Last night’s Monday Night Football “backup bowl” is as good as an excuse as any to talk about Seattle’s backup QB, and what his future holds with the Seahawks. Baring an injury Wilson, he’s clearly never going to become the Seahawk’s starting QB. So what should the Seahawks do with him?
Aug 30, 2012; Seattle, WA, USA; Seattle Seahawks quarterback Matt Flynn (15) looks for an open receiver during the 1st half against the Oakland Raiders at CenturyLink Field. Mandatory Credit: Steven Bisig-US PRESSWIRE
I believe that the Seahawks will keep him, at least for next season. There’s a couple reason why I think that:
1) Lets make one thing very clear, the Seahawks will not cut Flynn. He is guaranteed $10 million on his contract, and they will have only paid him $6.5 mil of that by the end of this season. That means that the Seahawks would have to pay him about $3.5 mil next season anyways even they cut him. That simply isn’t going to happen.
2) Contrary to the popularly reported version of Flynn’s contract, it’s not huge, at least not after 2012 is over. The truth is that a good deal of the 3 year – $26 mil contract that was reported was tied to escalator clauses that will never be met because Flynn didn’t win the starting job back in training camp. The real deal is only for $19 mil over 3 years, which is much more palatable.
While his $6.5 mil cap hit for 2013 is a lot, it’s actually not that bad when compared to other veteran backup QBs around the league. Kolb ($10.5 mil), Hasselbeck ($7.5 mil), Tebow ($4 mil), Campbell ($3.6 mil), Orton ($2.6 mil), Tyler Thigpen ($2.5 mil) and Tarvaris Jackson ($2.2 mil) are all vet backups with large salaries. Of the entire group, Flynn is probably the best player besides Hasselbeck, though Flynn is about a decade younger.
It’s also noteworthy that starter Russell Wilson will be making just $630k, so the total money committed to the position isn’t all that much compared to most teams in the NFL.
There is another option though. The Seahawks could trade Flynn, his salary, and the remaining guaranteed money to another team. The idea has merit, since the Seahawks could save some money by switching to a lesser backup QB, and pick up a draft pick in the process. Sounds like a good idea, right?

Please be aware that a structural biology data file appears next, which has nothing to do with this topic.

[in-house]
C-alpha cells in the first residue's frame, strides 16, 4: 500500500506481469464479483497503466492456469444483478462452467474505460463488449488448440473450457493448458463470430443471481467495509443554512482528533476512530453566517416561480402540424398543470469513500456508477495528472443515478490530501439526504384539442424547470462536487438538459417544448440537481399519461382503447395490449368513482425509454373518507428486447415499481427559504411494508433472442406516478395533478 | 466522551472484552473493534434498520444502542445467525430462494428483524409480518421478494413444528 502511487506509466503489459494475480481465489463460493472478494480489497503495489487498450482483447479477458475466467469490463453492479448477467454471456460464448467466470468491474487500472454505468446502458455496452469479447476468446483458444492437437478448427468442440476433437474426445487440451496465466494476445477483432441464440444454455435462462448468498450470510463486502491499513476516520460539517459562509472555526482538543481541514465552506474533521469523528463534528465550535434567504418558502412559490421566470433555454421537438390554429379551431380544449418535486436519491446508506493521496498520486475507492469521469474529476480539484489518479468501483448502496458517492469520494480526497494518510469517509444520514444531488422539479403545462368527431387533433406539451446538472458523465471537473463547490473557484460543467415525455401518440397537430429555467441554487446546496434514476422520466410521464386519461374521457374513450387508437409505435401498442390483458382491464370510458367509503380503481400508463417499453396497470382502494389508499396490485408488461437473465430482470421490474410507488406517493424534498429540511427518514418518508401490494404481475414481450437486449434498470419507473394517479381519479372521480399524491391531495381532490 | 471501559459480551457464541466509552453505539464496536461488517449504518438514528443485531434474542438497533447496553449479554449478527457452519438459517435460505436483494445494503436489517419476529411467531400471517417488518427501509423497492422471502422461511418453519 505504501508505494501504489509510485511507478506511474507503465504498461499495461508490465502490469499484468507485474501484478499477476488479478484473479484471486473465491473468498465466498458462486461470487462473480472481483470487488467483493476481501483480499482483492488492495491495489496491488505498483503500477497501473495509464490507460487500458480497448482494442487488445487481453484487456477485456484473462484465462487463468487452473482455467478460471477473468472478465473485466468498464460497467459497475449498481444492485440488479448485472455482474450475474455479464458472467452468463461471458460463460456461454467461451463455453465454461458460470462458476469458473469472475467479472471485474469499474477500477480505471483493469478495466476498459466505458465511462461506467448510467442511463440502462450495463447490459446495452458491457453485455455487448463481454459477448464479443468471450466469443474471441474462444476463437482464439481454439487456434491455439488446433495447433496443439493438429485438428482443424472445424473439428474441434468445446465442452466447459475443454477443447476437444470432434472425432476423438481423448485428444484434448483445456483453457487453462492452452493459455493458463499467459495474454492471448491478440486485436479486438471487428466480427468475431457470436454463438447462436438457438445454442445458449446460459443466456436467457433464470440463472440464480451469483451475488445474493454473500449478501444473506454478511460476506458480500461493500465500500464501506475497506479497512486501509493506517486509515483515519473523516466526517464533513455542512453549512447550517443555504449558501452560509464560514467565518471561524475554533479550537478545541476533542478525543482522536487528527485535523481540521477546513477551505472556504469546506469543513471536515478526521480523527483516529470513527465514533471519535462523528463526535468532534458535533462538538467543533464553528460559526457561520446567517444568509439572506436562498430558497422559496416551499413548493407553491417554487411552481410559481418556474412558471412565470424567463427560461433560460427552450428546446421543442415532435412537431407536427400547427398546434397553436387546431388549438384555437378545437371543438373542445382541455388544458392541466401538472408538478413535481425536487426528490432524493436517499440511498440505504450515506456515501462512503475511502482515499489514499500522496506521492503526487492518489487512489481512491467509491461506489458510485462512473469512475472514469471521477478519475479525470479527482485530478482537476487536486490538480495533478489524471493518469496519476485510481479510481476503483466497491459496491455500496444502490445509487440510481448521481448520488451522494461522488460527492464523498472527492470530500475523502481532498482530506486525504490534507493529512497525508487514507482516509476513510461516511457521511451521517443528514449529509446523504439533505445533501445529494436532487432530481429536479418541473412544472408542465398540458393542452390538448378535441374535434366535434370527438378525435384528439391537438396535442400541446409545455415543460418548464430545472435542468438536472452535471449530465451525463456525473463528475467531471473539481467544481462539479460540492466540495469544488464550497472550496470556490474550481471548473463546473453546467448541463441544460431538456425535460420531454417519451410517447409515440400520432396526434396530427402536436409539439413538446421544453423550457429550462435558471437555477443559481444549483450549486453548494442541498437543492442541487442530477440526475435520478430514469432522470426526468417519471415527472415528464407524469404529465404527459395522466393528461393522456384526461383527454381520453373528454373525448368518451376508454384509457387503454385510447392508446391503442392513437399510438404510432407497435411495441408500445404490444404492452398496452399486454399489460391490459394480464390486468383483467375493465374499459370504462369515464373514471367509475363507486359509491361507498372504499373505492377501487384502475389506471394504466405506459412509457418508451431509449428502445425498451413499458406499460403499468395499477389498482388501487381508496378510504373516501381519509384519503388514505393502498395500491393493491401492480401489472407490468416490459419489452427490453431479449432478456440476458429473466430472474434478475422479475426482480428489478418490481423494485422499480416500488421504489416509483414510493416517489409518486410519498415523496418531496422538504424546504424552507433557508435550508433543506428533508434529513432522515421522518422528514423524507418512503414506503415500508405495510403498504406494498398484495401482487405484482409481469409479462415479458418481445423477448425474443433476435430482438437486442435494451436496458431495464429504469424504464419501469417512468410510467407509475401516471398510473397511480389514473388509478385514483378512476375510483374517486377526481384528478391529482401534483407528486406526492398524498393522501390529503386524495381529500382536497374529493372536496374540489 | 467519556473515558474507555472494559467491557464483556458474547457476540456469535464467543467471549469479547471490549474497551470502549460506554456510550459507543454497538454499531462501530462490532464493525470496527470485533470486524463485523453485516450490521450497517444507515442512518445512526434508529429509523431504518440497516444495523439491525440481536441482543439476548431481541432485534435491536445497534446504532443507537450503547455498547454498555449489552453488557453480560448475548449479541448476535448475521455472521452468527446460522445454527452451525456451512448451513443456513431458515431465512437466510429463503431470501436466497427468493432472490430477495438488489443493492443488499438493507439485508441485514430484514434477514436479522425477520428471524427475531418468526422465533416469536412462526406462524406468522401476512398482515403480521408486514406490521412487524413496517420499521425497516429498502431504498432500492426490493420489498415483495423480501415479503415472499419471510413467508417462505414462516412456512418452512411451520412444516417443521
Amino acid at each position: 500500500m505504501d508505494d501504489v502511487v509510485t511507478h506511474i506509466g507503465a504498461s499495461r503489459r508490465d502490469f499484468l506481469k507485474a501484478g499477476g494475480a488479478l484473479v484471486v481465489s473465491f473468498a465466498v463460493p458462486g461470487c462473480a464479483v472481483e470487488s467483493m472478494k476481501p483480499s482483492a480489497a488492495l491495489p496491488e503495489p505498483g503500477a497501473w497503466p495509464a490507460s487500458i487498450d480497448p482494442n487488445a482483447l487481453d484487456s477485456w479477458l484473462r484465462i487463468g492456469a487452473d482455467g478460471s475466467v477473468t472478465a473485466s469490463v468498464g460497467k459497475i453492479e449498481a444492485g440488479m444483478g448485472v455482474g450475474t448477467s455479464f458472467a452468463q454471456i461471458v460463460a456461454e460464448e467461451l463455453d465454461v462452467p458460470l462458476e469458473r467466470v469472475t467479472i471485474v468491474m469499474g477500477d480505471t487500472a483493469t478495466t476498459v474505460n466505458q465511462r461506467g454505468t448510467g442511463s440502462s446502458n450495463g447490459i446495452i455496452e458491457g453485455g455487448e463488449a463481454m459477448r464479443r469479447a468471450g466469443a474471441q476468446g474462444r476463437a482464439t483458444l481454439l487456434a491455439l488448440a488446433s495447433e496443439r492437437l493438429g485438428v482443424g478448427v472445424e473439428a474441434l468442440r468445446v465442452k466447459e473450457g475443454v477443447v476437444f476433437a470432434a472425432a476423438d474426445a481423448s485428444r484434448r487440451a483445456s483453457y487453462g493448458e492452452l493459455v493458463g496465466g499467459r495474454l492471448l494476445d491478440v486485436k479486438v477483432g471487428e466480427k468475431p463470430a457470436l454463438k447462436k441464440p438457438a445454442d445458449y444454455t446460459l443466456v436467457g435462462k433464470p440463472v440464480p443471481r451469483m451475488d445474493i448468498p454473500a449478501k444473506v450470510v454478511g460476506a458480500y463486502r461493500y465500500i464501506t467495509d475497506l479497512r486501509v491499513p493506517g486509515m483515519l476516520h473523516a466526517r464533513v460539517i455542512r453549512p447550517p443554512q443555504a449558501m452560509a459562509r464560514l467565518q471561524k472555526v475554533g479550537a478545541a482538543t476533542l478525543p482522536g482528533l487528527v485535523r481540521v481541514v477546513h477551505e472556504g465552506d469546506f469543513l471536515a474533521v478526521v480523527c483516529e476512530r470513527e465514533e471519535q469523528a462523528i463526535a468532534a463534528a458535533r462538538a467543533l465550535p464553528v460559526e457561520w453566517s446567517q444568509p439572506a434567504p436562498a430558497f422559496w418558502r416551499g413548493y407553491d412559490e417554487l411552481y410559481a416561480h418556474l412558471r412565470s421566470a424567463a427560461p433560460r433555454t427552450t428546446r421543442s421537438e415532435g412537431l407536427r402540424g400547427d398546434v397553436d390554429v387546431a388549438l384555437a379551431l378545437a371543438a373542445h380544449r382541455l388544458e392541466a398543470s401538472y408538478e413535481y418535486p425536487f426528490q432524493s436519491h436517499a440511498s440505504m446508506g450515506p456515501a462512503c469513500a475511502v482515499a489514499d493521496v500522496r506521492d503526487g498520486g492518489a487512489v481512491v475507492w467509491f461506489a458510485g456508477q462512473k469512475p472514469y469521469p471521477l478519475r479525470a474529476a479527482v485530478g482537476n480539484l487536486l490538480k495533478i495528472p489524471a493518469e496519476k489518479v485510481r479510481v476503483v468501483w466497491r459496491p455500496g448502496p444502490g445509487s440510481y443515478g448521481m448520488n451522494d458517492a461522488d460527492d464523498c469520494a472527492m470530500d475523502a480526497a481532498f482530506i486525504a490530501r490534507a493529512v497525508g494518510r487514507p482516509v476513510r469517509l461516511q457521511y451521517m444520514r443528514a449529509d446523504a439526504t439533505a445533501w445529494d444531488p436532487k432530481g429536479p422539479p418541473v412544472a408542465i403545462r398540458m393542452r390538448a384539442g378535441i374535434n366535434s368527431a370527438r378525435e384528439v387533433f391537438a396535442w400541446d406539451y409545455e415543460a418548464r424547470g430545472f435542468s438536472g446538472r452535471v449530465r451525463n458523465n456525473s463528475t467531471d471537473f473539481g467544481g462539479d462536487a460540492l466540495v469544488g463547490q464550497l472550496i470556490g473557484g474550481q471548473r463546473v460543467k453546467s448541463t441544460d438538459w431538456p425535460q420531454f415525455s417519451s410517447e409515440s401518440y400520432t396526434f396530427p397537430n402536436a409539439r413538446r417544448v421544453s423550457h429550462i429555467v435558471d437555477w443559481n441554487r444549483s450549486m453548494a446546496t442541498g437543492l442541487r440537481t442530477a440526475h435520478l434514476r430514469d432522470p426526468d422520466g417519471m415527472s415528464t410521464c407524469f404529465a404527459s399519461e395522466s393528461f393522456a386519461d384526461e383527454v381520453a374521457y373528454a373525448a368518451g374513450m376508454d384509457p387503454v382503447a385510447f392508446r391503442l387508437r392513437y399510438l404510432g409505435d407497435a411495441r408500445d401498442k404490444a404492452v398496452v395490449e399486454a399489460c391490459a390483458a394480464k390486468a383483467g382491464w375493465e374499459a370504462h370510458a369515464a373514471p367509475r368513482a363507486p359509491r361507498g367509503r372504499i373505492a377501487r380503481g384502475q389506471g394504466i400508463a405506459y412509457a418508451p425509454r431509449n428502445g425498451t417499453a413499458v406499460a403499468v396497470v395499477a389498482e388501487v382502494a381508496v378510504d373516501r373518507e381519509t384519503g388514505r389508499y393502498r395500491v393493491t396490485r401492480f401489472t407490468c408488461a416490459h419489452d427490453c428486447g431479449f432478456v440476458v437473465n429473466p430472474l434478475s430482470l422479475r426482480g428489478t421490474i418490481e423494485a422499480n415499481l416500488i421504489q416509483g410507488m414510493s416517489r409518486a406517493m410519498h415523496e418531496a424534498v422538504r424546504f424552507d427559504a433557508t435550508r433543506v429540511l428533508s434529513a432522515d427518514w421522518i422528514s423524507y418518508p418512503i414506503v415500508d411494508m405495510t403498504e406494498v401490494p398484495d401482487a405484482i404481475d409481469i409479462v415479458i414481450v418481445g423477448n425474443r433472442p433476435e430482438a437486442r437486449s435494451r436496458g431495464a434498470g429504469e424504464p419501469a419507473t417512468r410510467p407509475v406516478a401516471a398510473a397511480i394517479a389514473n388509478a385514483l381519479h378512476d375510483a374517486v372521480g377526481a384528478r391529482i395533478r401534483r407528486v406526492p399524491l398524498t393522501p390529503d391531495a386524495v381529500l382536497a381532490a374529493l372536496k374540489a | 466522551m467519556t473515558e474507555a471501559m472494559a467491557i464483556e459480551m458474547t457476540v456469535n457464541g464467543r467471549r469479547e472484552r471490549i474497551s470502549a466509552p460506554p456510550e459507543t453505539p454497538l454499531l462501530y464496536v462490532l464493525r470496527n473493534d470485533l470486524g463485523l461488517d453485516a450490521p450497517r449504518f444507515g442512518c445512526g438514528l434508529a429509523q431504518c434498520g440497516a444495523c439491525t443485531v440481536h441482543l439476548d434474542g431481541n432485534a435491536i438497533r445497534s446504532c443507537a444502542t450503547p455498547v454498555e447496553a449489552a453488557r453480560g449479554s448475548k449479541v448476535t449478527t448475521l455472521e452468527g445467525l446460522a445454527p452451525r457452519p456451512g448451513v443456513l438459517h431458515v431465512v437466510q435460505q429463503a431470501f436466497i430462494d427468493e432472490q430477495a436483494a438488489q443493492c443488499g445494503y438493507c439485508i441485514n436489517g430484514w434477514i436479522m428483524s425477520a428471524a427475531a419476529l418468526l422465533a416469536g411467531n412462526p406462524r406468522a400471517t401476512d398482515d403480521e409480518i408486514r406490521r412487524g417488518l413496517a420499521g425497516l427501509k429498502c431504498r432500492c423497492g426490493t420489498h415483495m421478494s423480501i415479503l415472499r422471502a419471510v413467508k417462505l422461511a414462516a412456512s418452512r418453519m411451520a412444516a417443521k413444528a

The problem with that idea is that the Seahawks would take a $4mil cap hit if they traded Flynn for the prorated remainder of his bonus money. That means that the new backup would have to cost less than $2.5 mil for this to make net gain financially for the team.
Taking a look at the vet backups around the league, staying under that number makes it very difficult to find a good backup QB. Tarvaris Jackson is probably the best of the group, but that’s a reasonable drop-off in talent for just $300k in savings. Of course there’s always Charlie Whitehurst at just $1.2 mil, but I don’t think we want to go there.
Another problem in this scenario is that the mythical team that Matt Flynn is traded to will have to be one that’s convinced he’s starting QB material. Otherwise, there is no way they’d take on the guaranteed money left on the deal. There were only 3 teams interested in Flynn this past year, and all drafted starting QB last April, meaning that none of the 3 are in the market for a starting QB anymore. Finding a trade partner who’ll want Flynn as a starter might be impossible.
Assuming that unlikely event that Flynn is traded, the other option would be to forgo the vet backup altogether and go with a rookie to backup Wilson in 2013. This is a possibility, but one I’d highly recommend not doing. The Seahawks wont be using a high draft pick on another QB anything soon. So any rookie on the team in 2013 is going to be some very flawed mega-project that wont be ready to win a football for the Seahawks if they need him to.
Put it all together, and I just don’t think there is any way that Matt Flynn is with a team other than the Seahawks in 2013.